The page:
Book Review -Targeted and Trolled: The Reality of Being a Woman Online


Published: October 2015
Publisher: Transworld Digital
Format: Kindle
Source: Netgalley ARC

A feminist campaigner is sent death threats online at a rate of over fifty-per-hour. A woman who shares on social media her experience of rape, so that others might feel brave enough to speak out, is bombarded with abusive messages. More than a hundred female celebrities have their personal nude photographs stolen and published by hackers. The victims of these stories of trolling and internet crimes have just one thing in common: their gender.
Most of us use the internet every day, but we rarely stop and think about the way we are received there and whether the treatment of women online differs from the treatment of men. As a Buzzfeed journalist, Rossalyn Warren has first-hand experience of the sexism and misogyny targeted at women online – the insults about their appearance, the rape threats, and in some instances even stalking.
In Targeted and Trolled, Warren exposes the true extent of the global problem. Informative, empowering and inspiring, this book is both a shocking revelation of the scale of the problem and a message of hope about how men and women are working together to fight back against the trolls.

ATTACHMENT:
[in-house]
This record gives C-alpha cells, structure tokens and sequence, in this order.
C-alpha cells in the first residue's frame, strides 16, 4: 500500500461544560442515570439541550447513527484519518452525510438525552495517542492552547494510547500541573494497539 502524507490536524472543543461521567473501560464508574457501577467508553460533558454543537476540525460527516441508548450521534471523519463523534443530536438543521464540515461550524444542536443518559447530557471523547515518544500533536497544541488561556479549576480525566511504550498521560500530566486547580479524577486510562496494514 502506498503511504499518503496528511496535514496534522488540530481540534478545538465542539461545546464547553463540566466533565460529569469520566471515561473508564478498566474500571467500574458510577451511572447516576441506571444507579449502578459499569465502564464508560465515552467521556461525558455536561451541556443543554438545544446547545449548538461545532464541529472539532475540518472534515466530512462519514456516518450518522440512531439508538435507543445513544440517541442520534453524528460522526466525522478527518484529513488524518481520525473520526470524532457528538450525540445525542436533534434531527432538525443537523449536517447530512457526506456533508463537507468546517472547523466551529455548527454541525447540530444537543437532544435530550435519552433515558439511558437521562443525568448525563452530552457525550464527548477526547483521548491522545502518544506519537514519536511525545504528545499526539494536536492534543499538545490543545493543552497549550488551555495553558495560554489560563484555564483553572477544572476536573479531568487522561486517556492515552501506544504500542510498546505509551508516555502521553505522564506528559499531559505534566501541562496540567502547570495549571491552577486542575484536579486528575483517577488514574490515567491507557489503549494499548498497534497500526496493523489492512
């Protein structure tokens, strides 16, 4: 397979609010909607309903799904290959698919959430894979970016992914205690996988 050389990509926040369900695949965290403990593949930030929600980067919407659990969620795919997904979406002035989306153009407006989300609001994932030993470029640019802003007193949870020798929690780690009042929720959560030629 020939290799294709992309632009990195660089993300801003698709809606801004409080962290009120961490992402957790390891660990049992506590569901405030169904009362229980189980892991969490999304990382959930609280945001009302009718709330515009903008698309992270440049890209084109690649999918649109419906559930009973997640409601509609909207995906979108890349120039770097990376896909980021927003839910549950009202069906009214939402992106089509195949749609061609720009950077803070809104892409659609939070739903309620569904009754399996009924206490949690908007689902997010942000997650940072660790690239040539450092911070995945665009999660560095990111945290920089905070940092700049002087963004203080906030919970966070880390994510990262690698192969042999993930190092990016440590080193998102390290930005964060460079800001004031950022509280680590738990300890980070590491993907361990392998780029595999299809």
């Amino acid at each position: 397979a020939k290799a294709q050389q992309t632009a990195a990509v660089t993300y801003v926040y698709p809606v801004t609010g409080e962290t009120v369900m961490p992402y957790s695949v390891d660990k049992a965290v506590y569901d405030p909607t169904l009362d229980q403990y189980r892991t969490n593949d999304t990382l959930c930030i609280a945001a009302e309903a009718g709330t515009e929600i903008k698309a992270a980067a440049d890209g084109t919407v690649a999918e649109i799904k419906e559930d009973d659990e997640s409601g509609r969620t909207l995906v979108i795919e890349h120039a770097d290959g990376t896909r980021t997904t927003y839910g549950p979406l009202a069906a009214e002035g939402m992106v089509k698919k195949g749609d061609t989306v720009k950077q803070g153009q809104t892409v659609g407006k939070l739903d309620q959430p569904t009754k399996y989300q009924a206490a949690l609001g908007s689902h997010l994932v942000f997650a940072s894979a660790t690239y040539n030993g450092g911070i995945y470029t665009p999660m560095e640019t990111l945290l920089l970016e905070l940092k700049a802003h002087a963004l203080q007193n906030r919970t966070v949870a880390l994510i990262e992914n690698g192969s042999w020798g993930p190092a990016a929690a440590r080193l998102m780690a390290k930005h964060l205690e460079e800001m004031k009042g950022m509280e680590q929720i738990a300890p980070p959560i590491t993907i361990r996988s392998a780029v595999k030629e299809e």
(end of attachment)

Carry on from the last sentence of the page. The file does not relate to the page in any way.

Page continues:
I was a little disappointed with this book. I just expected more, a more in depth study of trolling. I would have loved to read something I could really get my teeth into. Something delving into the psyche of those who feel the need to constantly ridicule others online while hiding behind anonymous profiles.

I thought this book would get to the heart of the issue and really explore the whys. Why do men feel the need to use sexual remarks when having an argument with the opposite sex online? Why is it when a girl is raped and the images are posted on line she is a slut and the men are almost pitied because they had such "bright futures"? I felt like this book didn't really try to answer or even investigate the real issues behind such behavior.

It was a short repetitive read:

This happened. It was really bad. It shouldn't have happened.
That happened. It was really bad. It shouldn't have happened.

Rinse and repeat.

Most of the stories are ones that you'll remember from the news. It just replays what happened and leaves it at that. So yes it can be hard to be a woman online but this book doesn't really delve into why that is which led to my 2 star rating.


★ ★ ☆ ☆ ☆

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